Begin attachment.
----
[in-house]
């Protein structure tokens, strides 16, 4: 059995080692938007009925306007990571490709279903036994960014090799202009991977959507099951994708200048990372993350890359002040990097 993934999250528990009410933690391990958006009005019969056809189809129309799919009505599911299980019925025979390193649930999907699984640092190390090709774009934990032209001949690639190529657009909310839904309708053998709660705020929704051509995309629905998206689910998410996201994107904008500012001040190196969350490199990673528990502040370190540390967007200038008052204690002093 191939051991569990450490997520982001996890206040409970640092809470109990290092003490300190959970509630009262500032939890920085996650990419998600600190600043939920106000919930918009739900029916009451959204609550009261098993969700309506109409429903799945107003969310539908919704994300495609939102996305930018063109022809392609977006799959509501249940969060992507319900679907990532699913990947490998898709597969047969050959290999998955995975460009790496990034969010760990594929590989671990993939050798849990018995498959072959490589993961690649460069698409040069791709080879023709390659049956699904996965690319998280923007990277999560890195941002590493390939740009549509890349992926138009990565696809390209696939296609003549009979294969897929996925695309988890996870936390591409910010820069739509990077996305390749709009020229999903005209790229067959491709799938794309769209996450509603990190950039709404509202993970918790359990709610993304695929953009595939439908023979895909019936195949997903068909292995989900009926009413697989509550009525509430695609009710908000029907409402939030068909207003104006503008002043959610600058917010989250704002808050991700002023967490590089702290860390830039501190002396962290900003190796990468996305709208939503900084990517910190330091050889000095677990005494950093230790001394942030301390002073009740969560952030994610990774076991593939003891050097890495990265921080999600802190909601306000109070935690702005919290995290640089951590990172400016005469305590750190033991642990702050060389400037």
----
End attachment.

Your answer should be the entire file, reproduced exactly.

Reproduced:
[in-house]
């Protein structure tokens, strides 16, 4: 059995080692938007009925306007990571490709279903036994960014090799202009991977959507099951994708200048990372993350890359002040990097 993934999250528990009410933690391990958006009005019969056809189809129309799919009505599911299980019925025979390193649930999907699984640092190390090709774009934990032209001949690639190529657009909310839904309708053998709660705020929704051509995309629905998206689910998410996201994107904008500012001040190196969350490199990673528990502040370190540390967007200038008052204690002093 191939051991569990450490997520982001996890206040409970640092809470109990290092003490300190959970509630009262500032939890920085996650990419998600600190600043939920106000919930918009739900029916009451959204609550009261098993969700309506109409429903799945107003969310539908919704994300495609939102996305930018063109022809392609977006799959509501249940969060992507319900679907990532699913990947490998898709597969047969050959290999998955995975460009790496990034969010760990594929590989671990993939050798849990018995498959072959490589993961690649460069698409040069791709080879023709390659049956699904996965690319998280923007990277999560890195941002590493390939740009549509890349992926138009990565696809390209696939296609003549009979294969897929996925695309988890996870936390591409910010820069739509990077996305390749709009020229999903005209790229067959491709799938794309769209996450509603990190950039709404509202993970918790359990709610993304695929953009595939439908023979895909019936195949997903068909292995989900009926009413697989509550009525509430695609009710908000029907409402939030068909207003104006503008002043959610600058917010989250704002808050991700002023967490590089702290860390830039501190002396962290900003190796990468996305709208939503900084990517910190330091050889000095677990005494950093230790001394942030301390002073009740969560952030994610990774076991593939003891050097890495990265921080999600802190909601306000109070935690702005919290995290640089951590990172400016005469305590750190033991642990702050060389400037």